Crossing the (decision making) Chasm … Not Quite, Yet

Blog by Julian Summerhayes. 336 words.

If you are not propelling yourself forward then you are rapidly regressing towards a slow and painful death.

Any business, of whatever hue, cannot afford a strategy focused on yesterday’s management led approach. Previously, doing it, doing it, doing it might well have worked – the funnel seemed to fill itself by happenstance – but Now you need leadership. And not just the type focused on a big personality but, rather, one that is focused on making things happen.

Your biggest problem is making a decision.

Any decision is better than no decision, AND YOU BLOODY WELL KNOW IT.

But, of course, you aim for near certainty (“I dare not screw up”) but, in so doing, you place an unnatural stricture on a normalised path to seeing a picture quickly emerge that is different from the past.

In very simple terms, you and practically everyone around you seems unable or unwilling to make a or any decision. You end up with umpteenth open loops which ensures your inevitable frustration with the system.

Stop and focus.

Think about the end result. Don’t get too hung up with how you might get there. Consider and reflect on the important/urgent from the important/non-urgent. If you are always distrated by what lies close at hand then you will never have time to think about your role and career, or the line of action that will drive the most success for the business.

The chasm is real.

You know where you are but you can’t make the leap. The trouble is the newbies entering the market or those that are more, much more, fleet of foot will not only steal a march, they may make any future decision otiose.

My message: Fail quicker.

He who hesitates is t-o-a-s-t.

Quite frankly the longer you dither, particularly about the big(ish) issues, the more likely it is you will hasten your demise.

If you need to change the decision-making function then don’t look for an excuse to do it. The only reason you need is … SURVIVAL.

4 responses to “Crossing the (decision making) Chasm … Not Quite, Yet”

  1. Julian, as we both know, this all stems from lawyers natural or trained caution and risk averse policy, but risk is a necessary part of business. If we keep saying it, will it increase the chance they will listen … hmmm… maybe we should try some reverse selling – “lawyers, don’t change, don’t make any decisions, don’t take risks” – hey, it might work !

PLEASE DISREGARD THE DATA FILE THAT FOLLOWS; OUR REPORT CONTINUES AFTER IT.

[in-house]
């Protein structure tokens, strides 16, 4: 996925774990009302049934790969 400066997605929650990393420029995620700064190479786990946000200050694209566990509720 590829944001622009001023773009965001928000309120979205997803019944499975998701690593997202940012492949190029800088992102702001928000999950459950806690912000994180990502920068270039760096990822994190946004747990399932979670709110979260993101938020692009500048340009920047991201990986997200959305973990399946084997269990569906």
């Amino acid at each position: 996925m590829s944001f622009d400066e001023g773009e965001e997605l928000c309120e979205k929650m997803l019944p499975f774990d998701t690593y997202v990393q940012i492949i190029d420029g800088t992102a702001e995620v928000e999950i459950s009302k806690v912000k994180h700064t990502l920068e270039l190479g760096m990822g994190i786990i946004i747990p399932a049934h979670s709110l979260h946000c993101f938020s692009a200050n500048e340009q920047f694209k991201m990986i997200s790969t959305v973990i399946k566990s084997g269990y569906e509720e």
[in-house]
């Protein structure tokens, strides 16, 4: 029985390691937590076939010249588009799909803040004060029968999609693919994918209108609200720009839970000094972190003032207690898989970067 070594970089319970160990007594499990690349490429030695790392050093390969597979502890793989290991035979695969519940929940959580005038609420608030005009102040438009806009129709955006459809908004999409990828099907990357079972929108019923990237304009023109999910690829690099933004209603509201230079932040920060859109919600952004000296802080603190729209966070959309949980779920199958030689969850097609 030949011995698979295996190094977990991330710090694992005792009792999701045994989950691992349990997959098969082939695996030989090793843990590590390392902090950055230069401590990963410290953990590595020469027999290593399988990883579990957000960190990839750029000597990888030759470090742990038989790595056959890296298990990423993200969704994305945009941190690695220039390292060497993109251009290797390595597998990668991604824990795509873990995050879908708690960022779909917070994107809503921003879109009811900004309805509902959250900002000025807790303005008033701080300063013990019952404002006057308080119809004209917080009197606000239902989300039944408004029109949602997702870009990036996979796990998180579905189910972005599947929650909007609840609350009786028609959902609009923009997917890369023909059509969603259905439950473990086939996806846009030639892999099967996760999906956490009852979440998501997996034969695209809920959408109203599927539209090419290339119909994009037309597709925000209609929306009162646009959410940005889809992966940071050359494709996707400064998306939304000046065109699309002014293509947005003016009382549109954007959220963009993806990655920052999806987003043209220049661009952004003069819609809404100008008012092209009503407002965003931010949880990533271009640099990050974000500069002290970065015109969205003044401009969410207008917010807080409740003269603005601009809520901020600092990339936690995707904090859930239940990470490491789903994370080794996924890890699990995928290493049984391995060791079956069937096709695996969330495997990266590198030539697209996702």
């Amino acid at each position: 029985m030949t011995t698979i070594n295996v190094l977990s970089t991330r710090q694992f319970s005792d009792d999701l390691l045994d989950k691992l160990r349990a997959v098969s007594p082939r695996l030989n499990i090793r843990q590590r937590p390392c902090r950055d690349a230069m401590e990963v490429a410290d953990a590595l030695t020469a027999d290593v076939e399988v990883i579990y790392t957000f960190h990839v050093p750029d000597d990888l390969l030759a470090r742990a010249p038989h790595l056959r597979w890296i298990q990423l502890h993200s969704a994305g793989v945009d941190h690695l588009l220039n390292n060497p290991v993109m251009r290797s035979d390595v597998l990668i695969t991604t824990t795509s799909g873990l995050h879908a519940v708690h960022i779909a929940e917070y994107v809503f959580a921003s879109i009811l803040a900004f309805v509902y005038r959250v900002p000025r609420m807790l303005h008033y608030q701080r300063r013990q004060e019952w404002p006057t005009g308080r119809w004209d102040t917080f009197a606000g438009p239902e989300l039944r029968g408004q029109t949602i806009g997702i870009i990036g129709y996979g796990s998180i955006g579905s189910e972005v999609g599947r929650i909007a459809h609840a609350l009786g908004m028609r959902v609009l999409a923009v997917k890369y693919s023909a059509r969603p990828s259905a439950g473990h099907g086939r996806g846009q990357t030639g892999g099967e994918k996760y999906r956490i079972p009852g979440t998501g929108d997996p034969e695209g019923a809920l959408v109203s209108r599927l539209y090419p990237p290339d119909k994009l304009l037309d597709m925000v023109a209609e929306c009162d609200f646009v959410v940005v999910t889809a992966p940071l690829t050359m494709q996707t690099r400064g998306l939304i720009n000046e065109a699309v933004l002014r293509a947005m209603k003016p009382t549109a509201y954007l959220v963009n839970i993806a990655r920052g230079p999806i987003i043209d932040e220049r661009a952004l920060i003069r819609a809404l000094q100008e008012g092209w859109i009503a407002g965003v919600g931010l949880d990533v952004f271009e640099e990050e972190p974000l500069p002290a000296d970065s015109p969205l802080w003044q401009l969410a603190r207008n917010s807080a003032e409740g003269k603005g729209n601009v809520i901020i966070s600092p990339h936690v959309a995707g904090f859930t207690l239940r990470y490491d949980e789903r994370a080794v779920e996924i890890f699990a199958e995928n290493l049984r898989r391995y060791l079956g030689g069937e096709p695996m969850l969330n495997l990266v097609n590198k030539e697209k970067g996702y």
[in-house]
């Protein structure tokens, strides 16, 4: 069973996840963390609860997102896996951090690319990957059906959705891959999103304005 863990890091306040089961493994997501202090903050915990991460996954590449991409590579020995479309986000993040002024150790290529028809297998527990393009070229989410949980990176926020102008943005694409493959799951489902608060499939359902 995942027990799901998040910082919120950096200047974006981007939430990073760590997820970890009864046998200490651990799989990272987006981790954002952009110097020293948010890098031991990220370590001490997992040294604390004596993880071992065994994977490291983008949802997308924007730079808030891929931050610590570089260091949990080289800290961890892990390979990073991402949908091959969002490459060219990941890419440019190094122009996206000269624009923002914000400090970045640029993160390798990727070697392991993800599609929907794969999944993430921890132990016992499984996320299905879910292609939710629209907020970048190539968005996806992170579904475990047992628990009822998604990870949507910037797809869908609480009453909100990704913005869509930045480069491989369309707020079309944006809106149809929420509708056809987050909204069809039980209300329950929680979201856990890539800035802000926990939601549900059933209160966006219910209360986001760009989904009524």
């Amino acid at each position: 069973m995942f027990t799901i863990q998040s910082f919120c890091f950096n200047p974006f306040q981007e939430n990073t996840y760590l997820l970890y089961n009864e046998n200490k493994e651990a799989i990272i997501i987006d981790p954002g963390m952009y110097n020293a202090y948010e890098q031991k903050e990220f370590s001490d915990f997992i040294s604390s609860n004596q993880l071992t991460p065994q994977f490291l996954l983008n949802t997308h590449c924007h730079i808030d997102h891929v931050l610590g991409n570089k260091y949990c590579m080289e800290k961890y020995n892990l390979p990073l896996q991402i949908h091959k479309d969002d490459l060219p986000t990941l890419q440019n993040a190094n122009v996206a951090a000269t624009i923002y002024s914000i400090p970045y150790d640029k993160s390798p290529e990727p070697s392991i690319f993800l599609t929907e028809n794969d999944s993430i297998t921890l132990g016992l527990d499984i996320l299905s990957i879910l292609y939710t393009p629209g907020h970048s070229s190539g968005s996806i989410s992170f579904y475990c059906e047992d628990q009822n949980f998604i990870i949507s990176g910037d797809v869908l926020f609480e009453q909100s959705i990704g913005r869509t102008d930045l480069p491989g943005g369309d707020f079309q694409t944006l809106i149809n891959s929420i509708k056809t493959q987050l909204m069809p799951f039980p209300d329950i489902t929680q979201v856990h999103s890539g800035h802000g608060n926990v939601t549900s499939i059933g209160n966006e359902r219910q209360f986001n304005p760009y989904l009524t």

2. Julian, as we both know, this all stems from lawyers natural or trained caution and risk averse policy, but risk is a necessary part of business. If we keep saying it, will it increase the chance they will listen … hmmm… maybe we should try some reverse selling – “lawyers, don’t change, don’t make any decisions, don’t take risks” – hey, it might work !

  3. I have considered this issue for some time. My take is a simple one: they don’t want to change. Why should they? In most other walks of life, change is not just inevitable but is to be welcomed. No business can afford to stand still. Legal (or any professional) practice prides itself on the status quo but only because as a model of financial success it works for the majority. That is looking more and more tenuous but old habits die very, very hard. It sometimes feels like “Build it and they will come” (ref the obvious need to change) but that is just a fallacy. As to reverse selling, you may well be right but I think the better way to approach it is to demonstrate that change is something that must, no has to happen, unless the practice is intent on self-destruction. I don’t want to stand on the sidelines and say told you so but there is a feeling of that more and more.

  4. I have considered this issue for some time. My take is a simple one: they don’t want to change. Why should they? In most other walks of life, change is not just inevitable but is to be welcomed. No business can afford to stand still. Legal (or any professional) practice prides itself on the status quo but only because as a model of financial success it works for the majority. That is looking more and more tenuous but old habits die very, very hard. It sometimes feels like “Build it and they will come” (ref the obvious need to change) but that is just a fallacy. As to reverse selling, you may well be right but I think the better way to approach it is to demonstrate that change is something that must, no has to happen, unless the practice is intent on self-destruction. I don’t want to stand on the sidelines and say told you so but there is a feeling of that more and more.

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